A proposed 25 percent fare hike and service cutbacks at the largest regional transit authority in western Massachusetts is drawing attention from city councilors in Springfield and the leaders of area colleges.
The Pioneer Valley Transit Authority has proposed raising fares and eliminating or reducing service on more than 30 bus routes throughout the two-county system because of a projected $3.1 million budget gap the agency blames on inadequate state funding.
Springfield City Councilor Marcus Williams fears the cuts will harm senior citizens, low-income residents and disabled persons who rely on the public bus system.
" The plans also include reducing weekend service that would affect those who don't have other modes of transportation as well as college students who commute back and forth ( between Springfield) and the Northampton-Amherst area," said Williams.
Williams scheduled a meeting Thursday evening of the council’s Maintenance and Development committee, which he chairs, to hear from a representative of the PVTA and bus riders.
PVTA officials have explained the anticipated budget deficit is the result of MassDOT notifying all of the state’s regional transit authorities to expect no increase in state funding in the next fiscal year coupled with higher costs for such things as fuel, wages and insurance.
To balance its budget, the PVTA administration proposes raising the basic cash fare from the existing $1.25 to $1.60. The cost for a weekly and monthly pass would also go up.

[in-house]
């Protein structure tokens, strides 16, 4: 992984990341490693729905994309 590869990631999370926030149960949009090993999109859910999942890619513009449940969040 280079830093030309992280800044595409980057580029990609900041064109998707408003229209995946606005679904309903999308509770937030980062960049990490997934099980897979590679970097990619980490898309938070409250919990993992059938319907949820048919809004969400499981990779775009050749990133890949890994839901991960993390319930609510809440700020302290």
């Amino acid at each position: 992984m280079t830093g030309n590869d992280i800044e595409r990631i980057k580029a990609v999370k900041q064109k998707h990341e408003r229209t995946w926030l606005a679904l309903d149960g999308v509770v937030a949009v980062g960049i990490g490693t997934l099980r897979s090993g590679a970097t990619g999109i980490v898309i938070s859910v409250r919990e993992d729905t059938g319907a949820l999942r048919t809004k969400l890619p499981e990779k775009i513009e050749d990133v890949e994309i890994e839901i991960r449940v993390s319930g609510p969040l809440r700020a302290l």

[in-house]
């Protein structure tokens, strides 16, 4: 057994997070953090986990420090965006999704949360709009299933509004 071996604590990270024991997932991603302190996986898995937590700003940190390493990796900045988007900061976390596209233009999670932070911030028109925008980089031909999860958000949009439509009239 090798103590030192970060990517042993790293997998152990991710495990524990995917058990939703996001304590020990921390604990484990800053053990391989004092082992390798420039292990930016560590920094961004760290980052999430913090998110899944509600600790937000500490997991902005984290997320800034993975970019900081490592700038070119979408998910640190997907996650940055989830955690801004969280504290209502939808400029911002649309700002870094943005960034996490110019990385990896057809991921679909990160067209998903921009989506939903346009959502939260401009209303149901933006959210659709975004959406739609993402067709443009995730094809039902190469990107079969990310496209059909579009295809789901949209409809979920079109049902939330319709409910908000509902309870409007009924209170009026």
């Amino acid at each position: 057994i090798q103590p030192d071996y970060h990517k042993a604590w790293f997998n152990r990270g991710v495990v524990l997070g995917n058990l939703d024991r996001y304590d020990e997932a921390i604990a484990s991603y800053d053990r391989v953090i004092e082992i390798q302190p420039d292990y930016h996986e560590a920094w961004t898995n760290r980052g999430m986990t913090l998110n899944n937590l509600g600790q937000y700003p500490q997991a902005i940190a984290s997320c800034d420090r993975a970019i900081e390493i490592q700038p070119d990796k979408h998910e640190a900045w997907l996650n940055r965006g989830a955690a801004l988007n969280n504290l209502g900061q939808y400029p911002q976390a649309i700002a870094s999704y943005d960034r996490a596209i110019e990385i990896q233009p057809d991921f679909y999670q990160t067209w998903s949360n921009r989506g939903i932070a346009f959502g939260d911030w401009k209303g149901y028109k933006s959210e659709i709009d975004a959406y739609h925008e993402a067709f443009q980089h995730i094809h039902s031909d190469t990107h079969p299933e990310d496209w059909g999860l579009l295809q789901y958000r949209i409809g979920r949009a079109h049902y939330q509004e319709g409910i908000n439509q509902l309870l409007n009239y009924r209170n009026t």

Williams cited concerns about the proposed addition of a surcharge for dial-a-ride van trips for the elderly and disabled, along with changes to bus routes serving some of the city’s poorest neighborhoods.
" The disdain for what is going on has been expressed to us from throughout the various wards in the city," Williams said.
The PVTA has held a series of public hearings on the changes which would take effect July 1, 2018, if approved by the PVTA Advisory Board at a meeting scheduled for April 11th.
The board consists of a representative from each of the 24 cities and towns in Hampden and Hampshire counties where the PVTA operates.
Williams said he expects to draft a resolution for the full City Council to weigh-in before the April 11th meeting.
" If we are showing solidarity on the issue it sends a strong statement to the PVTA about what we are willing and not willing to accept," said Williams.
A recent letter from the leaders of area colleges calls on the state to increase funding for public transportation.
The letter was sent on behalf of the Five College Consortium, which is made up of Amherst, Hampshire, Mount Holyoke and Smith colleges and the University of Massachusetts Amherst. The letter was sent to Gov. Charlie Baker, State Senate President Harriette Chandler, House Speaker Robert DeLeo, Senate Ways and Means Committee Chair Karen Spilka and House Ways and Means Committee Chair Jeffrey Sánchez.
Consortium spokesman Kevin Kennedy said the letter argues the PVTA bus service in the Northampton-Amherst area is essential to help thousands of students get to class, participate in campus activities, and contribute to the region’s economy by visiting retailers, restaurants and cultural events.
"We recognize that the PVTA is trying to make the best of a very difficult situation and we've been working with them to try to come up with solutions if these budget cuts eventually go through," said Kennedy.
PVTA officials say most of the projected budget deficit would be eliminated as a result of the proposed service cuts and not the fare hike. The higher fares are expected to raise an additional $500,000, but that could be less if ridership drops substantially.